My legal saga started last summer with a knock at the door, behind which stood two federal agents ready to serve me with a court order requiring the installation of surveillance equipment on my company’s network.
My company, Lavabit, provided email services to 410,000 people, and thrived by offering features specifically designed to protect the privacy and security of its customers. I had no choice but to consent to the installation of their device, which would have provided the government with access to all of the messages, for all of my customers, as they travelled to and from other providers on the Internet.
But that wasn’t enough. The federal agents also said their court order required me to surrender the company’s private encryption keys, and I balked. What they claimed to need were customer passwords, which were sent securely, so they could access the plain-text of messages for users taking advantage of my company’s encrypted storage feature. (The government would later claim they only demanded the encryption keys because of my "noncompliance".) I didn’t realize until I retained an attorney that what the agents proposed would have exceeded their authority.
Bothered by what the agents were saying, I informed them I would first need to read the order they had just delivered and then consult with an attorney. The feds seemed surprised by my hesitation.
What ensued was a flurry of legal proceedings that would last 38 days. When the dust settled I found myself the owner of a $10,000 civil contempt fine, my business shut down, and bit by bit, the very principle upon which I founded it – that we all have a right to personal privacy, slipping quickly away. (To appreciate just how fast the case moved, consider the median timeframe for a similar proceedings was 9.7 months in 2012.)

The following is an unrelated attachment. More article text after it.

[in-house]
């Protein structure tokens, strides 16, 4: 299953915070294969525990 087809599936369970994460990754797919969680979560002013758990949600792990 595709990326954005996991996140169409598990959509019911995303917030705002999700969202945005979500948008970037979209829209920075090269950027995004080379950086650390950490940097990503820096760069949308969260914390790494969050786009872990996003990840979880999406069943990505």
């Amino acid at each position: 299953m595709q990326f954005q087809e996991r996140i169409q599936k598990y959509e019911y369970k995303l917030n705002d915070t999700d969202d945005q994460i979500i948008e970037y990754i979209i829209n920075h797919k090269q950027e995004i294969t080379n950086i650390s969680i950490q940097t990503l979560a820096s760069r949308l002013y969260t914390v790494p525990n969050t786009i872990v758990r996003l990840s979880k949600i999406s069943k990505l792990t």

The government lawyers tried to overwhelm me. In the first two weeks, I was served court orders a total of seven times – leading to contact with the FBI every other day. (This was the stretch a prosecutor would later characterize as the "long period of silence".) It took a week for me to identify an attorney who could adequately represent me given the complex issues involved – and we were in contact for less than a day when agents served me with a summons ordering me to appear in a Virginia courtroom (over 1,000 miles from home). Two days later, after admitting their demand to my lawyer, I was served a subpoena for the encryption keys – also marking the first time they put their demand in writing.